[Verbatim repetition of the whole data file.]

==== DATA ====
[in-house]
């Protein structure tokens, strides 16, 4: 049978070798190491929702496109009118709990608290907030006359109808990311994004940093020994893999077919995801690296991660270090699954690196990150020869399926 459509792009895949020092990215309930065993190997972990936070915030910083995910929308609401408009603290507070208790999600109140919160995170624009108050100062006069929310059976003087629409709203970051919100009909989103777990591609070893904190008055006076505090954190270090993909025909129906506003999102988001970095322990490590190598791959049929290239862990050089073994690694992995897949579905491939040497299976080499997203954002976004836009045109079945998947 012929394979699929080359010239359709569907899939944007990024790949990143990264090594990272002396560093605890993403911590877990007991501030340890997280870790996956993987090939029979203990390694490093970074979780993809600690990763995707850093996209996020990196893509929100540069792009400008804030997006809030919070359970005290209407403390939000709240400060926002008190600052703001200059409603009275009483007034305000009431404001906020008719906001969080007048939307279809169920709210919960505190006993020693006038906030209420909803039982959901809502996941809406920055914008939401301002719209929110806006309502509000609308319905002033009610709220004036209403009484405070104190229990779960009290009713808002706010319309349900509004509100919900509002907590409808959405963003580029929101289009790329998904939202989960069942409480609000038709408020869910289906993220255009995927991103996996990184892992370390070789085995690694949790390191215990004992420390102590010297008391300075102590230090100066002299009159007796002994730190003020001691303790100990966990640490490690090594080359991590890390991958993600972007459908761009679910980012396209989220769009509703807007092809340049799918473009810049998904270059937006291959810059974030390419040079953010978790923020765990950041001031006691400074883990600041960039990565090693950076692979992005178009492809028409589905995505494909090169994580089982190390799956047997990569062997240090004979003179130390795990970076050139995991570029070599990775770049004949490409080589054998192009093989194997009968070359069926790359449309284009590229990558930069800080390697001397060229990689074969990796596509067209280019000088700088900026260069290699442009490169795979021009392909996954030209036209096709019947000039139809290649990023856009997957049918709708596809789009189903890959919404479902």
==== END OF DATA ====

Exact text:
[in-house]
């Protein structure tokens, strides 16, 4: 049978070798190491929702496109009118709990608290907030006359109808990311994004940093020994893999077919995801690296991660270090699954690196990150020869399926 459509792009895949020092990215309930065993190997972990936070915030910083995910929308609401408009603290507070208790999600109140919160995170624009108050100062006069929310059976003087629409709203970051919100009909989103777990591609070893904190008055006076505090954190270090993909025909129906506003999102988001970095322990490590190598791959049929290239862990050089073994690694992995897949579905491939040497299976080499997203954002976004836009045109079945998947 012929394979699929080359010239359709569907899939944007990024790949990143990264090594990272002396560093605890993403911590877990007991501030340890997280870790996956993987090939029979203990390694490093970074979780993809600690990763995707850093996209996020990196893509929100540069792009400008804030997006809030919070359970005290209407403390939000709240400060926002008190600052703001200059409603009275009483007034305000009431404001906020008719906001969080007048939307279809169920709210919960505190006993020693006038906030209420909803039982959901809502996941809406920055914008939401301002719209929110806006309502509000609308319905002033009610709220004036209403009484405070104190229990779960009290009713808002706010319309349900509004509100919900509002907590409808959405963003580029929101289009790329998904939202989960069942409480609000038709408020869910289906993220255009995927991103996996990184892992370390070789085995690694949790390191215990004992420390102590010297008391300075102590230090100066002299009159007796002994730190003020001691303790100990966990640490490690090594080359991590890390991958993600972007459908761009679910980012396209989220769009509703807007092809340049799918473009810049998904270059937006291959810059974030390419040079953010978790923020765990950041001031006691400074883990600041960039990565090693950076692979992005178009492809028409589905995505494909090169994580089982190390799956047997990569062997240090004979003179130390795990970076050139995991570029070599990775770049004949490409080589054998192009093989194997009968070359069926790359449309284009590229990558930069800080390697001397060229990689074969990796596509067209280019000088700088900026260069290699442009490169795979021009392909996954030209036209096709019947000039139809290649990023856009997957049918709708596809789009189903890959919404479902």